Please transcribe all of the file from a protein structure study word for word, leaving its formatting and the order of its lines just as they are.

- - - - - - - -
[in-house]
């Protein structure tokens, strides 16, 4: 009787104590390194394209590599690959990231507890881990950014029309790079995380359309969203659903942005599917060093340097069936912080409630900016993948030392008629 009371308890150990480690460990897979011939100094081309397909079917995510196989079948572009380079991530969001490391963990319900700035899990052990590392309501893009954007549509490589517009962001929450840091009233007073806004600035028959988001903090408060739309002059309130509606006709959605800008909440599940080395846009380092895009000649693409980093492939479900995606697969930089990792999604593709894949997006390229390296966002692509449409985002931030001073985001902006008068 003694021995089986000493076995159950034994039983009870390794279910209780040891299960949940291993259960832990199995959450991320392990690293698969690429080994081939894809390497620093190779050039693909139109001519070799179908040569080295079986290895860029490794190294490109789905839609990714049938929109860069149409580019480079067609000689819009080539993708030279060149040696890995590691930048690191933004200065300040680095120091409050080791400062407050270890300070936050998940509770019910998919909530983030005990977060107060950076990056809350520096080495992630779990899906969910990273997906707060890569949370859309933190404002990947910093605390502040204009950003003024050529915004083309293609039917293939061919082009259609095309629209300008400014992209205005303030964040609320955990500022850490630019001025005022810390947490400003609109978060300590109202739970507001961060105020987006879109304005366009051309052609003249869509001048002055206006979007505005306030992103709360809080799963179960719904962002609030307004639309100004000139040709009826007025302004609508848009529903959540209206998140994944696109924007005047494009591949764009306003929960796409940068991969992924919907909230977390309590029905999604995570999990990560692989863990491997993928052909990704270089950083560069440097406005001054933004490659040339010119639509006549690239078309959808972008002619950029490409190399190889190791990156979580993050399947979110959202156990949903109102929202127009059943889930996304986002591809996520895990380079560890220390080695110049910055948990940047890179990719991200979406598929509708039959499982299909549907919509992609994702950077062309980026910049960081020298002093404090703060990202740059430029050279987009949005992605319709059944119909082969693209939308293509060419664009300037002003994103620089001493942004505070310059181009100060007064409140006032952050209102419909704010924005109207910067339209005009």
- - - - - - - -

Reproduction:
[in-house]
């Protein structure tokens, strides 16, 4: 009787104590390194394209590599690959990231507890881990950014029309790079995380359309969203659903942005599917060093340097069936912080409630900016993948030392008629 009371308890150990480690460990897979011939100094081309397909079917995510196989079948572009380079991530969001490391963990319900700035899990052990590392309501893009954007549509490589517009962001929450840091009233007073806004600035028959988001903090408060739309002059309130509606006709959605800008909440599940080395846009380092895009000649693409980093492939479900995606697969930089990792999604593709894949997006390229390296966002692509449409985002931030001073985001902006008068 003694021995089986000493076995159950034994039983009870390794279910209780040891299960949940291993259960832990199995959450991320392990690293698969690429080994081939894809390497620093190779050039693909139109001519070799179908040569080295079986290895860029490794190294490109789905839609990714049938929109860069149409580019480079067609000689819009080539993708030279060149040696890995590691930048690191933004200065300040680095120091409050080791400062407050270890300070936050998940509770019910998919909530983030005990977060107060950076990056809350520096080495992630779990899906969910990273997906707060890569949370859309933190404002990947910093605390502040204009950003003024050529915004083309293609039917293939061919082009259609095309629209300008400014992209205005303030964040609320955990500022850490630019001025005022810390947490400003609109978060300590109202739970507001961060105020987006879109304005366009051309052609003249869509001048002055206006979007505005306030992103709360809080799963179960719904962002609030307004639309100004000139040709009826007025302004609508848009529903959540209206998140994944696109924007005047494009591949764009306003929960796409940068991969992924919907909230977390309590029905999604995570999990990560692989863990491997993928052909990704270089950083560069440097406005001054933004490659040339010119639509006549690239078309959808972008002619950029490409190399190889190791990156979580993050399947979110959202156990949903109102929202127009059943889930996304986002591809996520895990380079560890220390080695110049910055948990940047890179990719991200979406598929509708039959499982299909549907919509992609994702950077062309980026910049960081020298002093404090703060990202740059430029050279987009949005992605319709059944119909082969693209939308293509060419664009300037002003994103620089001493942004505070310059181009100060007064409140006032952050209102419909704010924005109207910067339209005009």